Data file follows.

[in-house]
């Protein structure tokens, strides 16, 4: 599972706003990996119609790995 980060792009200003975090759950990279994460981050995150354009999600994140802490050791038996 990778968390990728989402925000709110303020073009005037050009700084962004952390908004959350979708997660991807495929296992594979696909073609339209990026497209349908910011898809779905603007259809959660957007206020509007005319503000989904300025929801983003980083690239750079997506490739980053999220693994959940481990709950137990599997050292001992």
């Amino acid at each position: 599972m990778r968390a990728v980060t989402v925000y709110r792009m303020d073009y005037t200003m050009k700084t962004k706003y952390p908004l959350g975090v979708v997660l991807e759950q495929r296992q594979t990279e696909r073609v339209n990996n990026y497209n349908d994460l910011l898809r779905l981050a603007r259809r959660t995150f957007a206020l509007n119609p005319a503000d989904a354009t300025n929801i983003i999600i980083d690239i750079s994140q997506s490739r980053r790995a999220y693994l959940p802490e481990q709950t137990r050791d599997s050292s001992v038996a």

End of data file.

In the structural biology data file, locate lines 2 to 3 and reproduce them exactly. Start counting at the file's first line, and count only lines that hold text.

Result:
């Protein structure tokens, strides 16, 4: 599972706003990996119609790995 980060792009200003975090759950990279994460981050995150354009999600994140802490050791038996 990778968390990728989402925000709110303020073009005037050009700084962004952390908004959350979708997660991807495929296992594979696909073609339209990026497209349908910011898809779905603007259809959660957007206020509007005319503000989904300025929801983003980083690239750079997506490739980053999220693994959940481990709950137990599997050292001992």
């Amino acid at each position: 599972m990778r968390a990728v980060t989402v925000y709110r792009m303020d073009y005037t200003m050009k700084t962004k706003y952390p908004l959350g975090v979708v997660l991807e759950q495929r296992q594979t990279e696909r073609v339209n990996n990026y497209n349908d994460l910011l898809r779905l981050a603007r259809r959660t995150f957007a206020l509007n119609p005319a503000d989904a354009t300025n929801i983003i999600i980083d690239i750079s994140q997506s490739r980053r790995a999220y693994l959940p802490e481990q709950t137990r050791d599997s050292s001992v038996a």